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Experts warn Govt’s auto-enrol changes ‘heap pressure’ on providers

Government bids to ease auto-enrolment burden on small and medium-sized firms.

Pensions experts are warning Government changes to the auto-enrolment process “heap pressure” on providers rather than ease the auto-enrolment burden.

In a series of changes to employer auto-enrolment rules, published last week, the Department for Work and Pensions has increased the period from employees joining a firm to the first pension contribution being made from four to six weeks.

It has also changed the way pension contributions are calculated, which will now be based on a monthly average over a year to incorporate variable pay patterns.

The joining period window will increase on April 1, while changes to pension contributions come into effect on 1 November.

B&CE director of customer solutions Jamie Fiveash says: “While we welcome simplification, putting some of these into effect from November 1 will heap loads of pressure on providers to change their systems, with employers and advisers demanding the new way of working.

“Allowing some time to implement would have been far more sensible. This seems a largely political decision, and makes what should be a positive step, counter-productive. The last thing providers need is to be changing all their systems now.”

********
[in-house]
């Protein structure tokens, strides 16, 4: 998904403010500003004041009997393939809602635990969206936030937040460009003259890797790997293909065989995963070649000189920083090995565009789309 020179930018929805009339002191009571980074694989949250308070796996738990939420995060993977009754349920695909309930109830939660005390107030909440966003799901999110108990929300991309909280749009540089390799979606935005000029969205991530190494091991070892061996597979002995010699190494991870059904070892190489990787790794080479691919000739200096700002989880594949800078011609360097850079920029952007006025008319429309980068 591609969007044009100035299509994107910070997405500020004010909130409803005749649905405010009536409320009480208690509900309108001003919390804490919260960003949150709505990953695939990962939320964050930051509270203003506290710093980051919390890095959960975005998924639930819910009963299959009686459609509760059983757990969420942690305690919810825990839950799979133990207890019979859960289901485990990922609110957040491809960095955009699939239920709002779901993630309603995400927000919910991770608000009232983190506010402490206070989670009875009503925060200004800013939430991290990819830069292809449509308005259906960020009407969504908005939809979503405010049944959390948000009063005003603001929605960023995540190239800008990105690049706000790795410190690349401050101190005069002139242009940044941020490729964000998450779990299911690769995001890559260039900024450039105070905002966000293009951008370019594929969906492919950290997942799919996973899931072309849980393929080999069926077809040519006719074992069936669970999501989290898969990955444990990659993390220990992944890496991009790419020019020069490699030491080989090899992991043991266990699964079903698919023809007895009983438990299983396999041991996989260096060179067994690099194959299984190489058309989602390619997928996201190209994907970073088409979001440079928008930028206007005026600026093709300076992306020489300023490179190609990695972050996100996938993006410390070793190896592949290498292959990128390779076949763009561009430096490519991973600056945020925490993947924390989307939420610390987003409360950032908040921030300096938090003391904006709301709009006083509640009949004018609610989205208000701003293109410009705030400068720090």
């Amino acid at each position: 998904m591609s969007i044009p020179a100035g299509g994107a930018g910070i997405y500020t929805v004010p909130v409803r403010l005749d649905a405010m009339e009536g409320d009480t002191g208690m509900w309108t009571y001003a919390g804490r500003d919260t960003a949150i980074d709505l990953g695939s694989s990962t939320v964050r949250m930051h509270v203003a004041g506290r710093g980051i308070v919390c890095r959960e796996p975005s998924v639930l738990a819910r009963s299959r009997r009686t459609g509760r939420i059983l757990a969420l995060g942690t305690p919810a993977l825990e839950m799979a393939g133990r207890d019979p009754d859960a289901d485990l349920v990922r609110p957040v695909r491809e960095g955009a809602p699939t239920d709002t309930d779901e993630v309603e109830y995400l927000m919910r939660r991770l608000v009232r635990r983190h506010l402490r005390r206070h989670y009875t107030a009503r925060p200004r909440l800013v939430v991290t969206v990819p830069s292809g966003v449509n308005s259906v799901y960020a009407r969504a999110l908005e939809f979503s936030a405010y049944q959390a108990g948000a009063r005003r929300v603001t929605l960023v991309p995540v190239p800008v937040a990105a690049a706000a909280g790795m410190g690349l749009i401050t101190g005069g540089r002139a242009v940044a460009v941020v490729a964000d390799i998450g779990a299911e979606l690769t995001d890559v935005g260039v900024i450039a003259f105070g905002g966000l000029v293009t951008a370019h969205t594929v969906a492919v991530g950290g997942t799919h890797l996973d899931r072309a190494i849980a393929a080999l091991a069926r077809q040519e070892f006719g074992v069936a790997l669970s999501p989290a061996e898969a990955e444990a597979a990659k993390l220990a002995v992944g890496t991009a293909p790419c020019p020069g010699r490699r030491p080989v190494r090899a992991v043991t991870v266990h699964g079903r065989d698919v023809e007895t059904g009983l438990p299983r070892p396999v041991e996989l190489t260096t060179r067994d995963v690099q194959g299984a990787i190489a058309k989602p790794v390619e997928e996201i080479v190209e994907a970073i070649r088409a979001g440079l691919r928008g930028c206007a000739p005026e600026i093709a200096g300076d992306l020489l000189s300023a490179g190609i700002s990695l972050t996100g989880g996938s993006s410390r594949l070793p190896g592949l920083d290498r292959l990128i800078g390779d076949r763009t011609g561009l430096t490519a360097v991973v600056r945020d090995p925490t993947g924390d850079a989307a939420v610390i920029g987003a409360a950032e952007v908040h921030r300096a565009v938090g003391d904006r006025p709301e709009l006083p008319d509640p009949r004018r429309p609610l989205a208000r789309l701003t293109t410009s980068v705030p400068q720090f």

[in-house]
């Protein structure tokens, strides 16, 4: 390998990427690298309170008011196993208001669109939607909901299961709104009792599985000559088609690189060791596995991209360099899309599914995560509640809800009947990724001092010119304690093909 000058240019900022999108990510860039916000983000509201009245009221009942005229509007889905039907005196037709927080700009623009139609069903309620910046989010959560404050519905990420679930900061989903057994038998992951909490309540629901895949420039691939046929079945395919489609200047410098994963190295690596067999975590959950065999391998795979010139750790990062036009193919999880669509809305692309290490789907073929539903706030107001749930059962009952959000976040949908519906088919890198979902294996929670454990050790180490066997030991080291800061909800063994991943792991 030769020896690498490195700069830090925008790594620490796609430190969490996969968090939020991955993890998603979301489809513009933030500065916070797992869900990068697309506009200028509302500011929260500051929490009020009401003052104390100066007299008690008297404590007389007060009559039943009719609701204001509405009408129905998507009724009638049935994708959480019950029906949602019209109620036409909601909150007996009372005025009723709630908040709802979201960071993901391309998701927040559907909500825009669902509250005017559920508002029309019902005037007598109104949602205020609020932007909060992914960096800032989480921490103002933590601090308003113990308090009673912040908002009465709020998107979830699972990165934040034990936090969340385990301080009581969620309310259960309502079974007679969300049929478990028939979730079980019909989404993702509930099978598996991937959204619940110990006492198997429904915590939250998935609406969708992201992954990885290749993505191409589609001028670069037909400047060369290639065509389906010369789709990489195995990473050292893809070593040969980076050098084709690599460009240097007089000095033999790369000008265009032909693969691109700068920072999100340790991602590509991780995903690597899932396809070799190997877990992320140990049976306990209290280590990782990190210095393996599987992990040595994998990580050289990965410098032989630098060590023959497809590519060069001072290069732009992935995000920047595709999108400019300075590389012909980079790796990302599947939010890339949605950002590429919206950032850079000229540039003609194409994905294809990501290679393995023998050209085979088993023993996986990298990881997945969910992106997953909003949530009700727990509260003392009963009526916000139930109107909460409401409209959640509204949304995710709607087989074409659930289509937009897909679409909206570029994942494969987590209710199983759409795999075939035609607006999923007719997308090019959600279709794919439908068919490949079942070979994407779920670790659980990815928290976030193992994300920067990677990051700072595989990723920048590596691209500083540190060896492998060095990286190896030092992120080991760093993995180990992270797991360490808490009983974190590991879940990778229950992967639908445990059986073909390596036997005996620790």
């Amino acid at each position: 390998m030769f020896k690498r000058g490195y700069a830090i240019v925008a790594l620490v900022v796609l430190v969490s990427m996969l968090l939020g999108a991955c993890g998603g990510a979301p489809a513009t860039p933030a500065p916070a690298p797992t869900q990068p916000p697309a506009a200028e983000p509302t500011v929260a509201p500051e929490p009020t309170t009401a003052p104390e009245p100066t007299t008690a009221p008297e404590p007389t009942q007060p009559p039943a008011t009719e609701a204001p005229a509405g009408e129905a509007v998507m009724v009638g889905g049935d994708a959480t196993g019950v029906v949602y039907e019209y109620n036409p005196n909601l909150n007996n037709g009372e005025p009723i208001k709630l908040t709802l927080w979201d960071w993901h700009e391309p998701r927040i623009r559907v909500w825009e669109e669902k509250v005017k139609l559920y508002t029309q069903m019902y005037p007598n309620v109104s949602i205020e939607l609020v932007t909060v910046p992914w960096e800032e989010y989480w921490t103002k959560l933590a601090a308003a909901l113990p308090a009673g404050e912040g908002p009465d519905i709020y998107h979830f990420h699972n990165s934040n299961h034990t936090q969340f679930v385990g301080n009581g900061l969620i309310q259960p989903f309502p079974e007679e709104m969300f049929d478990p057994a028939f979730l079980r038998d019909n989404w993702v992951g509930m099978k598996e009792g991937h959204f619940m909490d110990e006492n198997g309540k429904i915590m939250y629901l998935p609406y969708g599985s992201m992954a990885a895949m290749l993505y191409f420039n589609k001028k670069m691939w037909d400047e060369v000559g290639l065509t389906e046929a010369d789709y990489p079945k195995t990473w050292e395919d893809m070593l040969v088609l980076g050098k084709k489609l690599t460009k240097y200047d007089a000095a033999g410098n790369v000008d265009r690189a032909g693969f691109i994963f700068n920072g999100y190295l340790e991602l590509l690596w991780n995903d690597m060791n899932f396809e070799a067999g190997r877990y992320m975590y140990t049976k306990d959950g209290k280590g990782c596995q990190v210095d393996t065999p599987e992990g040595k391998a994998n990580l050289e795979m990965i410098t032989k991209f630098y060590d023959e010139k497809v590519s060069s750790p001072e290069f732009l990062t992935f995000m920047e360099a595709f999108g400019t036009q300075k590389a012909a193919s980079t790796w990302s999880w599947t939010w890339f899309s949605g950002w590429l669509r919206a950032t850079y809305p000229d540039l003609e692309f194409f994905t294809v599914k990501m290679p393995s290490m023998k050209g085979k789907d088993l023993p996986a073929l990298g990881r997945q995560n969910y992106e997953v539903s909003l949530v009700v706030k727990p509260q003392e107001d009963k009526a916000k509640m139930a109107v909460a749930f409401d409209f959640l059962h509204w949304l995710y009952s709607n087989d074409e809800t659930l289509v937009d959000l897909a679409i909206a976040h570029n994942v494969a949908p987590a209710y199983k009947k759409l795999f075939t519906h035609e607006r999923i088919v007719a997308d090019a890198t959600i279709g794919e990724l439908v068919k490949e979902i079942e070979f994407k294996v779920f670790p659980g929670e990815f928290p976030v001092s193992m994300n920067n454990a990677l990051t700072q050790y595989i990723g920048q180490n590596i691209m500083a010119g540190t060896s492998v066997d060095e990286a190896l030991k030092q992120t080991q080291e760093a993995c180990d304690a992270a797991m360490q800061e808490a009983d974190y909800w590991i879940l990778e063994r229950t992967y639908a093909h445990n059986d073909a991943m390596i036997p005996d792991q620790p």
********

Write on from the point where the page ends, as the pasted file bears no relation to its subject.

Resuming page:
Legal & General pensions strategy director Adrian Boulding says: “The DWP is keen to help small and medium businesses but further legislative change won’t help, firms need to buy advice.”

The Federation of Small Businesses welcomed the move but said the DWP should go further to help small businesses. 

Murphy Financial associate partner Adrian Murphy says: “Cutting the administration burden helps but it is not ultimately going to ease the pain for small and medium businesses. They do not have the resources to bring in people to do it for them so it will be tricky.”

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Comments

There is one comment at the moment, we would love to hear your opinion too.

  1. For providers is this a business opportunity or an invitation to lose money?

    The only real help small firms will really want is to be excluded. Failing that they will probably be using nest and having a system of rolling opt outs. At least the longer time period will help that.

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